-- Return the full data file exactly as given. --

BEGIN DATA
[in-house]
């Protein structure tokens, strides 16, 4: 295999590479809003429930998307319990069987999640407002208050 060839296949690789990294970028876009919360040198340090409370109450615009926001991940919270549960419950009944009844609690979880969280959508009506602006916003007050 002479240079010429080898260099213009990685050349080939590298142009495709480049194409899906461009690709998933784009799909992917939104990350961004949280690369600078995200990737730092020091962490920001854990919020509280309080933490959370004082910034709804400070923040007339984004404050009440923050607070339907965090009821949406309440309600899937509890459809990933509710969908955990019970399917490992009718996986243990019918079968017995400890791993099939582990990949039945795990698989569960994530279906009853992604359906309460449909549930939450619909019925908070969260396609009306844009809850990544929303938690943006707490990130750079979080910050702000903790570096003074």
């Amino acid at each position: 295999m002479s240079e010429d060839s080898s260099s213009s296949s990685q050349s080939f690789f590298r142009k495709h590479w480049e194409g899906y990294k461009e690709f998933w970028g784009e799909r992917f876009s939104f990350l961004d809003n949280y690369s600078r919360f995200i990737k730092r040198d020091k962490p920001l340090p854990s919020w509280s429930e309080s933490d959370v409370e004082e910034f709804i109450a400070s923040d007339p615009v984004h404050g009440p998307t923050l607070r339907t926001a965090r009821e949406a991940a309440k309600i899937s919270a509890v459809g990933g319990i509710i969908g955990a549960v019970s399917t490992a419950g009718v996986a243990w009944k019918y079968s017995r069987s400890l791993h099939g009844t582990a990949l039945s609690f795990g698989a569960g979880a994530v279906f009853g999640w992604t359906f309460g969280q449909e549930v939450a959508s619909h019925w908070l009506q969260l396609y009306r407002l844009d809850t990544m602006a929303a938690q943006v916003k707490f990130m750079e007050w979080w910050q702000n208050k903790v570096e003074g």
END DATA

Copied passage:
[in-house]
């Protein structure tokens, strides 16, 4: 295999590479809003429930998307319990069987999640407002208050 060839296949690789990294970028876009919360040198340090409370109450615009926001991940919270549960419950009944009844609690979880969280959508009506602006916003007050 002479240079010429080898260099213009990685050349080939590298142009495709480049194409899906461009690709998933784009799909992917939104990350961004949280690369600078995200990737730092020091962490920001854990919020509280309080933490959370004082910034709804400070923040007339984004404050009440923050607070339907965090009821949406309440309600899937509890459809990933509710969908955990019970399917490992009718996986243990019918079968017995400890791993099939582990990949039945795990698989569960994530279906009853992604359906309460449909549930939450619909019925908070969260396609009306844009809850990544929303938690943006707490990130750079979080910050702000903790570096003074």
């Amino acid at each position: 295999m002479s240079e010429d060839s080898s260099s213009s296949s990685q050349s080939f690789f590298r142009k495709h590479w480049e194409g899906y990294k461009e690709f998933w970028g784009e799909r992917f876009s939104f990350l961004d809003n949280y690369s600078r919360f995200i990737k730092r040198d020091k962490p920001l340090p854990s919020w509280s429930e309080s933490d959370v409370e004082e910034f709804i109450a400070s923040d007339p615009v984004h404050g009440p998307t923050l607070r339907t926001a965090r009821e949406a991940a309440k309600i899937s919270a509890v459809g990933g319990i509710i969908g955990a549960v019970s399917t490992a419950g009718v996986a243990w009944k019918y079968s017995r069987s400890l791993h099939g009844t582990a990949l039945s609690f795990g698989a569960g979880a994530v279906f009853g999640w992604t359906f309460g969280q449909e549930v939450a959508s619909h019925w908070l009506q969260l396609y009306r407002l844009d809850t990544m602006a929303a938690q943006v916003k707490f990130m750079e007050w979080w910050q702000n208050k903790v570096e003074g």